Divorce & Judaism

A divorced Jewish couple who have not followed the correct procedure for obtaining a religious divorce can face major consequences for themselves, their children, subsequent children and other relatives concerning their ability to fully participate in Jewish religious life. Sugaré & Co have vast experience dealing with the religious aspects of divorce. 

Jewish divorce

A Jewish divorce is finalised when a document,  known as a Get ( this means a Jewish divorce), created on the instructions of the husband, is given by the husband or his agent to the wife in front of a Beth Din, a rabbinical court of three judges. 

The Jewish and civil divorce processes are dealt with separately. One can be divorced in Jewish law but not in English law and vice versa.

What happens if a Get is not obtained?

The consequences of not securing a Get are as follows:

  • Neither party can remarry under a religious authority until a Jewish divorce has been obtained.
  • In orthodox Jewish law, if a religiously married woman were to have a child from another Jewish man, that child would have a status of illegitimacy, which would prevent them (and their descendants) from marrying in Jewish law.
  • Even if a Jewish wife has a civil divorce, she is deemed to be committing adultery in Jewish law if she engages in a sexual relationship with another man.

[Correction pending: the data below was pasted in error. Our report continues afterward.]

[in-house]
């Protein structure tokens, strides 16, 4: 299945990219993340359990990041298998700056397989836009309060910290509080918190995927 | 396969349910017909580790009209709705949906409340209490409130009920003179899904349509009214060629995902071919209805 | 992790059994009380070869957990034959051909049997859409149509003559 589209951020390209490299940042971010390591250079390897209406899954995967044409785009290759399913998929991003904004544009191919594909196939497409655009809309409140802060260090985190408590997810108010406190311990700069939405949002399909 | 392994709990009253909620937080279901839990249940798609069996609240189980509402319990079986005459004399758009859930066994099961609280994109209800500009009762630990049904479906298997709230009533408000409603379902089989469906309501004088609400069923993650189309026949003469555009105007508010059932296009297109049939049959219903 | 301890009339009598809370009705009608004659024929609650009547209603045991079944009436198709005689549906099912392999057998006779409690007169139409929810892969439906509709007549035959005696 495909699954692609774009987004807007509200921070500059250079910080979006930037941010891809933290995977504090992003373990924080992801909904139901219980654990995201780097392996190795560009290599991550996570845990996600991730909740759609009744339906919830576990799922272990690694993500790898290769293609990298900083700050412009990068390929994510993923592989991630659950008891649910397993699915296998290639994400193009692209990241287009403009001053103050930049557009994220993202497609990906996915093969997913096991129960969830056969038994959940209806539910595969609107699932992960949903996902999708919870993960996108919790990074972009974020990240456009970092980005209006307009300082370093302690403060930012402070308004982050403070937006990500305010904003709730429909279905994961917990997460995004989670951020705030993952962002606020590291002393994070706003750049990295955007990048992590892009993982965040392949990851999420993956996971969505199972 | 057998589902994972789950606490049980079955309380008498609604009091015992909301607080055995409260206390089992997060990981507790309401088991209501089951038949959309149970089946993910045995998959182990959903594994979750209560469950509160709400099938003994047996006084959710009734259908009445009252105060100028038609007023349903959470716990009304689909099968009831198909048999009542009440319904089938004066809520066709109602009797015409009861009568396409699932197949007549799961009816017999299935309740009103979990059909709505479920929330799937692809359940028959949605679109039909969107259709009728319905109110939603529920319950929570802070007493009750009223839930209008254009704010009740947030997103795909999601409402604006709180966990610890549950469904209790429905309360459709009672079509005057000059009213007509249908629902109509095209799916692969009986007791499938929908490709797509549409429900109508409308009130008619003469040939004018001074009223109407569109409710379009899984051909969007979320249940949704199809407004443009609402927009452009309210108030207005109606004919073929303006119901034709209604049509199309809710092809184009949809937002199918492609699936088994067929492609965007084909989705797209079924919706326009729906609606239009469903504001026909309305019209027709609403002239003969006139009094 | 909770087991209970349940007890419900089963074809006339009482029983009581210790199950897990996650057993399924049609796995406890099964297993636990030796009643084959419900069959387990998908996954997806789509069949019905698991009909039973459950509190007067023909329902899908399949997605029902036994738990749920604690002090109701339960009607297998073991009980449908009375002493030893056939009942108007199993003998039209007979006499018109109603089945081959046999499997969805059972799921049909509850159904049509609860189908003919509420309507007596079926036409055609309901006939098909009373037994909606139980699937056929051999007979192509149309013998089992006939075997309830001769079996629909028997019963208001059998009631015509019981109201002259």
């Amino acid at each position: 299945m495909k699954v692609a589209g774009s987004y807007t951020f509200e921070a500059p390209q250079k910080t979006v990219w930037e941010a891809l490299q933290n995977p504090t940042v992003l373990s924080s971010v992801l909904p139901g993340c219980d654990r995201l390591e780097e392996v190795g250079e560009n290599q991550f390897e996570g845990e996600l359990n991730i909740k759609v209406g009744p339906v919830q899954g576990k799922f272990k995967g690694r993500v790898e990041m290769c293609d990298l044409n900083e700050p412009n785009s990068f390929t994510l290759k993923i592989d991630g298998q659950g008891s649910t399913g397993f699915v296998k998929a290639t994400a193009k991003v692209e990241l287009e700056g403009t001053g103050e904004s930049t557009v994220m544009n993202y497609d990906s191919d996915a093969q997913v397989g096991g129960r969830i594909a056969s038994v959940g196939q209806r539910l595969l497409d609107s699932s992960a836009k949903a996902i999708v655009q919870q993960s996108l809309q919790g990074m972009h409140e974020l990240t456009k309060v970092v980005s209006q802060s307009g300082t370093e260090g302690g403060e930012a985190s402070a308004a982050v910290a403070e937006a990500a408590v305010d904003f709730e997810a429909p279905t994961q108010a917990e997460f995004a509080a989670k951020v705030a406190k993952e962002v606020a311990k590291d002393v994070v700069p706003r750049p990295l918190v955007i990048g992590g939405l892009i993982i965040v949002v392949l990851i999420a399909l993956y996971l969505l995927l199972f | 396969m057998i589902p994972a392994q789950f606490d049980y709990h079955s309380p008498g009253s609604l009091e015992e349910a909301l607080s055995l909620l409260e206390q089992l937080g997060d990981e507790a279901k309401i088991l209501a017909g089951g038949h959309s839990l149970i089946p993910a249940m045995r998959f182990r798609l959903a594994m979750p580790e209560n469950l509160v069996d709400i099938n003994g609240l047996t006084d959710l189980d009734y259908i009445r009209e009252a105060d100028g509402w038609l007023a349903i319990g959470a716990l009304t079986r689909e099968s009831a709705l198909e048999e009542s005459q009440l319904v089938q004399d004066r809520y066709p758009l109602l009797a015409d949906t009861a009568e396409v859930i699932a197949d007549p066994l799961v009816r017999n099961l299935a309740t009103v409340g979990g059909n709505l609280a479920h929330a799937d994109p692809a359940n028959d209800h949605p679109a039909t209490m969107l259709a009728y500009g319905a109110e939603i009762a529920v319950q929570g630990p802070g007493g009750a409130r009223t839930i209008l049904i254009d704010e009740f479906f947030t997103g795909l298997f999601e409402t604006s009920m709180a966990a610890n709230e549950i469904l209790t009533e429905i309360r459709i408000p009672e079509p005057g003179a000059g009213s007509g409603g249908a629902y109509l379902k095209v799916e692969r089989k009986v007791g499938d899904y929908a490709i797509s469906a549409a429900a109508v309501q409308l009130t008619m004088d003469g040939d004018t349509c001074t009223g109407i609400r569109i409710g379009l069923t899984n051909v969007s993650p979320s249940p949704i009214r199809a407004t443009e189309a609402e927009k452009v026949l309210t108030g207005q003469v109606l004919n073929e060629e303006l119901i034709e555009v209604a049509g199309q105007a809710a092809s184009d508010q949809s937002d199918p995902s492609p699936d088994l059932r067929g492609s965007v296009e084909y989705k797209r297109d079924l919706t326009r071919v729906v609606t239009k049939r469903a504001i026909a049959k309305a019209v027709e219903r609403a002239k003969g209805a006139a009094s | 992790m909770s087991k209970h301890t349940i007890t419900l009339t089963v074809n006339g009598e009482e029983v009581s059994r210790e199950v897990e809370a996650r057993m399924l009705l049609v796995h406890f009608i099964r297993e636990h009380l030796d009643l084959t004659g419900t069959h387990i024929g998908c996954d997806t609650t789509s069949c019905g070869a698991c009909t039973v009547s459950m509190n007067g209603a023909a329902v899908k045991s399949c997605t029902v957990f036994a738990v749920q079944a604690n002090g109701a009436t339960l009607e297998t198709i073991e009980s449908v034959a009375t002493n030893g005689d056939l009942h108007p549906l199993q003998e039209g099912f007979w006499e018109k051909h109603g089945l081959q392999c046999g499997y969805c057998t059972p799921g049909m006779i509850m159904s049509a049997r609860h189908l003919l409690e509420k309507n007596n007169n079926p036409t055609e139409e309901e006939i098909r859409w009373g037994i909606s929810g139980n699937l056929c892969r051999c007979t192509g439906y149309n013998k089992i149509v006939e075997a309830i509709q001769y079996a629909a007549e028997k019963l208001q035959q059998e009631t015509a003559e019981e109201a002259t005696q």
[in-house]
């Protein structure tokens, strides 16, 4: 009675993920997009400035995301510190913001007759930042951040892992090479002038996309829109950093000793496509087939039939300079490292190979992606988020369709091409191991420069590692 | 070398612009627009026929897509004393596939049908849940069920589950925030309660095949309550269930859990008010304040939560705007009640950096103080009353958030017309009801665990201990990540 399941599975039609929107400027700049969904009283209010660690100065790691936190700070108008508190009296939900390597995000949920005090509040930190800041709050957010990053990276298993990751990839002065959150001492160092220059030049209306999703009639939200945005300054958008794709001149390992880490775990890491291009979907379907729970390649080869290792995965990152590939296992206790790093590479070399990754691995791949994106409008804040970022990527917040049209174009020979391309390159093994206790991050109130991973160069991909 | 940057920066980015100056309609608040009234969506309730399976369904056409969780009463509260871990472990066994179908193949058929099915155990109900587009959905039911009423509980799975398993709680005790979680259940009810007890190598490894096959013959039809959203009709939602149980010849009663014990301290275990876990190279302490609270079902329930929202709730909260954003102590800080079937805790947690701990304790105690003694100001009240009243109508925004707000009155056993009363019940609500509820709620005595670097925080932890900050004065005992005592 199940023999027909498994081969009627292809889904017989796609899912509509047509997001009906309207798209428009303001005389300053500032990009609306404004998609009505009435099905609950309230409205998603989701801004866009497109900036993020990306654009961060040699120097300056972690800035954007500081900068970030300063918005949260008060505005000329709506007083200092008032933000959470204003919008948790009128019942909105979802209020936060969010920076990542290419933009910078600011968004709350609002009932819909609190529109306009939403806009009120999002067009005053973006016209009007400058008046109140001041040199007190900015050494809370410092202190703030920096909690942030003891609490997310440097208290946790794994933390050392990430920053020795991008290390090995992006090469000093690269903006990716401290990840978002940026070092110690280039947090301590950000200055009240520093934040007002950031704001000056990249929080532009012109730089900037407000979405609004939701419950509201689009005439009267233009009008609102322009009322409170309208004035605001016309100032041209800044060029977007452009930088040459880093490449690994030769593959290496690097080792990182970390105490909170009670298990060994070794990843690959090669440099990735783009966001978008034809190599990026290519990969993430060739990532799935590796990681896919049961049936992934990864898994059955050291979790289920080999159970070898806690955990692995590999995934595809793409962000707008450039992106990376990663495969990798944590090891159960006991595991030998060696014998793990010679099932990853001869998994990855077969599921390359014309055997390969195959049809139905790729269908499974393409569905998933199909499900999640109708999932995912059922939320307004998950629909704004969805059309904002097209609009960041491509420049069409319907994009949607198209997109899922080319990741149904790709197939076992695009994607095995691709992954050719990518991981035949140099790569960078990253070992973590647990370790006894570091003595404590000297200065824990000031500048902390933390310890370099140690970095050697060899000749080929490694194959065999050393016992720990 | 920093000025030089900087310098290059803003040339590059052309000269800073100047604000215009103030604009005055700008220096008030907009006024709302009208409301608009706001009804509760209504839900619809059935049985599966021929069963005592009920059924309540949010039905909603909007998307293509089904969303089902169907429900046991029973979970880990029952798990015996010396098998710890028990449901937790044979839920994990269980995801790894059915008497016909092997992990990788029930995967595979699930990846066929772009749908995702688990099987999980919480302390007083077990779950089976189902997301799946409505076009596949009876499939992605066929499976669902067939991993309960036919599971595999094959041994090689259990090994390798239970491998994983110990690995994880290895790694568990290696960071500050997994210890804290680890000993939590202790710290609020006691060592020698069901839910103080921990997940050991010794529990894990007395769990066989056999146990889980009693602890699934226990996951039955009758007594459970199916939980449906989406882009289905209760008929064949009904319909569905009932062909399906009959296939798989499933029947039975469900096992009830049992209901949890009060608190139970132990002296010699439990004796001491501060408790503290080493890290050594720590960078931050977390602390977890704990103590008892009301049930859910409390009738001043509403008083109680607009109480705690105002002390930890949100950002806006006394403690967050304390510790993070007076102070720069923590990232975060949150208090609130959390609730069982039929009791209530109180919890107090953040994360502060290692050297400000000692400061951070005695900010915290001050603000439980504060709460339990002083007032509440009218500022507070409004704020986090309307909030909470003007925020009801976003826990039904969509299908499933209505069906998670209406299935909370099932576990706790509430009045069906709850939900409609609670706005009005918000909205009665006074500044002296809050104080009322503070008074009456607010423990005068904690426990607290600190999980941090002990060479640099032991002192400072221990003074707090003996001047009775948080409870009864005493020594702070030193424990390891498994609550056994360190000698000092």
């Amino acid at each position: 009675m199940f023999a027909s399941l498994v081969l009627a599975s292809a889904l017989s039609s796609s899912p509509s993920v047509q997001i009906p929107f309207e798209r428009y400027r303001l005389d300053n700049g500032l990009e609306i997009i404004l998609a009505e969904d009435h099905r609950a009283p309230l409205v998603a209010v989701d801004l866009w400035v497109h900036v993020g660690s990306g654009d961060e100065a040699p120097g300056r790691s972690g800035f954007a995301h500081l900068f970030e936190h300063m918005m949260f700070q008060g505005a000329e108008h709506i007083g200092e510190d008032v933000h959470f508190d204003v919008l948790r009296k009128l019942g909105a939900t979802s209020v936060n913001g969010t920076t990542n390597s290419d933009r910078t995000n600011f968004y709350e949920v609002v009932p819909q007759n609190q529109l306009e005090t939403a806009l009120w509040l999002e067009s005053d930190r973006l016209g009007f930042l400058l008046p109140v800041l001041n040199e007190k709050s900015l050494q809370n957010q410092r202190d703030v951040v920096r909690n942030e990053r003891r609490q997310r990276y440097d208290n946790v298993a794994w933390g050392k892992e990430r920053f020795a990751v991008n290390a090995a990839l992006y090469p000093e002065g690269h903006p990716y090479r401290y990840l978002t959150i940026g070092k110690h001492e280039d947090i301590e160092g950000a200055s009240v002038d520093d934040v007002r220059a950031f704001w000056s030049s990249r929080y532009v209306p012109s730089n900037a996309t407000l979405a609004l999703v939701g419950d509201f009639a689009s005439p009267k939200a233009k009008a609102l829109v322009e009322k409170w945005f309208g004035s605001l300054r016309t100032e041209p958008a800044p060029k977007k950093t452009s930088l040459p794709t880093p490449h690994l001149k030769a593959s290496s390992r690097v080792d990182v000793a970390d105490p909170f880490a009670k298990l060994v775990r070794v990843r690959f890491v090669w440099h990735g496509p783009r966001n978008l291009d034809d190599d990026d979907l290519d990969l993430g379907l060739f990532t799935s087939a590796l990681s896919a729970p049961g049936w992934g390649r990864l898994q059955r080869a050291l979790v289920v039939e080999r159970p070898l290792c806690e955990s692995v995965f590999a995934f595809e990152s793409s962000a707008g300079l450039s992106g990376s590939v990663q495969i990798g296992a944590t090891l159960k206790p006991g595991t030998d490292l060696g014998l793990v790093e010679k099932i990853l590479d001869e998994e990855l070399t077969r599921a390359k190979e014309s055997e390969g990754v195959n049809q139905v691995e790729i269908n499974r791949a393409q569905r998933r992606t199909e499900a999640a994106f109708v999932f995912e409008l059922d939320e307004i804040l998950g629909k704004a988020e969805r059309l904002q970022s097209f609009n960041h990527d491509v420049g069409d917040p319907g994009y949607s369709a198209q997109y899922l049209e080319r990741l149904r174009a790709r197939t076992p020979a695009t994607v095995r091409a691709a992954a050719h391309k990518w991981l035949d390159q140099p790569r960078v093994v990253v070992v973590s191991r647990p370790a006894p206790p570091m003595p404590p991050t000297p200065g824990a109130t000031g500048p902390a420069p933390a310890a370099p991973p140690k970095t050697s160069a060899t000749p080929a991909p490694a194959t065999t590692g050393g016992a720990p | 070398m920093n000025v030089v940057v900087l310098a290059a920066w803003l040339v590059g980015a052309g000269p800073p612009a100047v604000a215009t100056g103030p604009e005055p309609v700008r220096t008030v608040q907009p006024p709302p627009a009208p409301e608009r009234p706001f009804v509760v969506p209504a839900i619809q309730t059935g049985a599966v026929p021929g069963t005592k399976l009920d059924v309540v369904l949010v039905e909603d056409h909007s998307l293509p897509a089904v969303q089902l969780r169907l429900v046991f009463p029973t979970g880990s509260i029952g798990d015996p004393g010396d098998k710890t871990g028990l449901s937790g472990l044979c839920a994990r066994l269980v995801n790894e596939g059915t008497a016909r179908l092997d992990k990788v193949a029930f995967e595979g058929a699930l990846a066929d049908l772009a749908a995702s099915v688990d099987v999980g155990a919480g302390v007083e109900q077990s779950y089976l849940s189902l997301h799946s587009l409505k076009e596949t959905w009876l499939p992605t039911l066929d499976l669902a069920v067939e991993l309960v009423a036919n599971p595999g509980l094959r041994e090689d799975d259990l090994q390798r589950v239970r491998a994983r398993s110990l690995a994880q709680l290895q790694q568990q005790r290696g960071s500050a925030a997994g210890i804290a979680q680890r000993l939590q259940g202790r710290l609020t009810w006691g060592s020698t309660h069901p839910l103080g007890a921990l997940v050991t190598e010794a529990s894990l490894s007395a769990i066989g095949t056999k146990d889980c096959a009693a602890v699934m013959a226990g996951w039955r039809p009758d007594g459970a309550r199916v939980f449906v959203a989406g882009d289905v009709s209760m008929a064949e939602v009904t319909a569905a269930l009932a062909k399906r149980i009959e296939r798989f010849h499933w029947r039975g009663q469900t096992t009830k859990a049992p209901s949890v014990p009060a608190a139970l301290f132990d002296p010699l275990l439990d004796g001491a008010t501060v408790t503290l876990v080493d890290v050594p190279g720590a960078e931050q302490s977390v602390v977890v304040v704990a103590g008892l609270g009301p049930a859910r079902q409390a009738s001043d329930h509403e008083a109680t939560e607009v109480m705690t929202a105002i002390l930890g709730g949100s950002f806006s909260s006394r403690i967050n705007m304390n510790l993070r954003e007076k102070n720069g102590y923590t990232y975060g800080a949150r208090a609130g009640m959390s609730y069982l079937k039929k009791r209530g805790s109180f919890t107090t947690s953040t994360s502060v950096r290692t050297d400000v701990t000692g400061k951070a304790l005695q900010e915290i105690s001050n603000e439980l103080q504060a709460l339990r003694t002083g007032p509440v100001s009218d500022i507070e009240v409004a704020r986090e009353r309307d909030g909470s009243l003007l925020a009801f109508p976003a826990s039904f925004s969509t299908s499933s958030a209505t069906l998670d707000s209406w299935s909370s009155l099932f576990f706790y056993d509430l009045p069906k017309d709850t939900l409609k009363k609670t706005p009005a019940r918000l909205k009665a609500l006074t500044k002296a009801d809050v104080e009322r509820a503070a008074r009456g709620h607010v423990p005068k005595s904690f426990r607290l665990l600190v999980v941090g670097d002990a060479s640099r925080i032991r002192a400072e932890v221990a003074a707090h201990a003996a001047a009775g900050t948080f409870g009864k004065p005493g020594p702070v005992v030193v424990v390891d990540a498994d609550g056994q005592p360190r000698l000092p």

• If a married Jewish woman were to have a relationship with another man before receiving her Get, she would not be able to marry that man, even after receiving her Get.

What is the procedure for obtaining a Get?

A Get can be obtained at any time after the parties have separated. Unlike with a civil divorce, no grounds for divorce are required to obtain a Get. Provided both husband and wife consent to the Get,

it can be obtained before the parties have even started civil divorce proceedings. Unlike civil law, the Get can be ontained within a year of the original marriage.

Some non-orthodox denominations do not require the consent of both parties for a Get to be obtained. 

Either husband or wife can apply to the Beth Din. Each party should then attend an appointment to establish the names for insertion in the Get.

The Get can only be finalised when the husband attends to give instructions for the writing of the Get at that appointment and then provides the completed Get to his wife or to a proxy to hand to his wife at the same time. 

A Get can only be finalised and handed over to the wife if the parties are no longer living together. However, a party can apply for a Get whilst still cohabiting with their spouse.

Effect of the Get

After the Get has been made, the parties are divorced in Jewish law. However, they will not be able to remarry in the UK until after they have obtained a civil divorce.

Subject to having obtained the civil divorce, once a Get has been provided,  the parties can then remarry in Jewish Law. However, a female has to wait ninety-two days after receiving her Get to remarry.

Should a Get be obtained before Decree Absolute?

Simply put, yes. It can create a variety of difficulties if decree absolute is obtained before the Get.

The Divorce (Religious Marriages) Act 2002 allows a party to apply to the Court for an order to delay the making of decree absolute until the other party has co-operated with the Get. The Court will only make the order if it is satisfied just and reasonable to do so.

If you require any advice regarding the Jewish aspects of a divorce, please get in touch with one of specialist divorce lawyers by calling 0113 2446978 or by using our contact form.